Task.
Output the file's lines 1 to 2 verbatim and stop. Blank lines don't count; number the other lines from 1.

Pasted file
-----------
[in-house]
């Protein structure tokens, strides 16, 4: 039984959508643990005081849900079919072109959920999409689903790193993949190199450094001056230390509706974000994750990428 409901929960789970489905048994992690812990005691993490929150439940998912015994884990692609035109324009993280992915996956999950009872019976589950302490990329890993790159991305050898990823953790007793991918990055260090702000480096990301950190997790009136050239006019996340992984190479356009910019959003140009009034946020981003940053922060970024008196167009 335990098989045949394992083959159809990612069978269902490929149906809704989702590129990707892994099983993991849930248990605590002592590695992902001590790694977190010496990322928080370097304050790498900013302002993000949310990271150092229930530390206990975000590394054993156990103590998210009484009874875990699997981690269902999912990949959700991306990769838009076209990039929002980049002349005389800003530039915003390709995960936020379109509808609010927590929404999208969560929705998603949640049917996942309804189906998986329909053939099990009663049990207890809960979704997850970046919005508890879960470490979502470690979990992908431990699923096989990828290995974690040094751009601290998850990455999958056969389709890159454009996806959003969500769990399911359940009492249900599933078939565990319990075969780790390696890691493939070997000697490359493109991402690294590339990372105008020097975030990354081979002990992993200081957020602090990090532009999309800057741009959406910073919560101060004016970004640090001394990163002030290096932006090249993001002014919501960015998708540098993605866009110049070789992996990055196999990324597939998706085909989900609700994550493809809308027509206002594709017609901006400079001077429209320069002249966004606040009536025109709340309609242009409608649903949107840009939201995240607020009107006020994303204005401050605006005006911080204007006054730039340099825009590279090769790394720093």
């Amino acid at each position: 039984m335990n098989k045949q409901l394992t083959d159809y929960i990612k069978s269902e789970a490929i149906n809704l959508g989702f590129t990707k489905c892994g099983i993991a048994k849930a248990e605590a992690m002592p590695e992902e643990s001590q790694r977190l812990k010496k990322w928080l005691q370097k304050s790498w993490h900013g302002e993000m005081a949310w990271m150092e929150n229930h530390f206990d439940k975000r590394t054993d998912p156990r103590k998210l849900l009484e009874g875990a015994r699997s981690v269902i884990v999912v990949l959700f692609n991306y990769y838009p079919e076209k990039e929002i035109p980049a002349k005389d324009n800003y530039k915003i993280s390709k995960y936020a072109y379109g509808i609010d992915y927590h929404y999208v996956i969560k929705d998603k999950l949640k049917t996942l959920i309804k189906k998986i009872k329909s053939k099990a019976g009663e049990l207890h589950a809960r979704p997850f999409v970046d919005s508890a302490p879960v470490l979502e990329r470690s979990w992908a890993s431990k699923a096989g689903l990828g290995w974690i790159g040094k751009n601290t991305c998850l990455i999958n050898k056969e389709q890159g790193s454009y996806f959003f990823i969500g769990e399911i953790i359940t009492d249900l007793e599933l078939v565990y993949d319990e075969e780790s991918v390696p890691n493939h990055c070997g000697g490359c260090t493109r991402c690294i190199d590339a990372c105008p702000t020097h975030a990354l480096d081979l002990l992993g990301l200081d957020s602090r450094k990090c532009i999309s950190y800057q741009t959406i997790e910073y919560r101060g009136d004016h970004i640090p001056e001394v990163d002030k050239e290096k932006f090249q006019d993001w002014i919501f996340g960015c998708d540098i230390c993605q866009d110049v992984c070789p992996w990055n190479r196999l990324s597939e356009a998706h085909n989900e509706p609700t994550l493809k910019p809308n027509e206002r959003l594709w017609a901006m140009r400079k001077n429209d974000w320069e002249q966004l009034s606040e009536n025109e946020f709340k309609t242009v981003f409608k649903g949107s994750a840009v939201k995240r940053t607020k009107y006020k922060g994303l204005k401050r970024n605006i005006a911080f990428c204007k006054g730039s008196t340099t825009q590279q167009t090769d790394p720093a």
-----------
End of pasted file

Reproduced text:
[in-house]
């Protein structure tokens, strides 16, 4: 039984959508643990005081849900079919072109959920999409689903790193993949190199450094001056230390509706974000994750990428 409901929960789970489905048994992690812990005691993490929150439940998912015994884990692609035109324009993280992915996956999950009872019976589950302490990329890993790159991305050898990823953790007793991918990055260090702000480096990301950190997790009136050239006019996340992984190479356009910019959003140009009034946020981003940053922060970024008196167009 335990098989045949394992083959159809990612069978269902490929149906809704989702590129990707892994099983993991849930248990605590002592590695992902001590790694977190010496990322928080370097304050790498900013302002993000949310990271150092229930530390206990975000590394054993156990103590998210009484009874875990699997981690269902999912990949959700991306990769838009076209990039929002980049002349005389800003530039915003390709995960936020379109509808609010927590929404999208969560929705998603949640049917996942309804189906998986329909053939099990009663049990207890809960979704997850970046919005508890879960470490979502470690979990992908431990699923096989990828290995974690040094751009601290998850990455999958056969389709890159454009996806959003969500769990399911359940009492249900599933078939565990319990075969780790390696890691493939070997000697490359493109991402690294590339990372105008020097975030990354081979002990992993200081957020602090990090532009999309800057741009959406910073919560101060004016970004640090001394990163002030290096932006090249993001002014919501960015998708540098993605866009110049070789992996990055196999990324597939998706085909989900609700994550493809809308027509206002594709017609901006400079001077429209320069002249966004606040009536025109709340309609242009409608649903949107840009939201995240607020009107006020994303204005401050605006005006911080204007006054730039340099825009590279090769790394720093």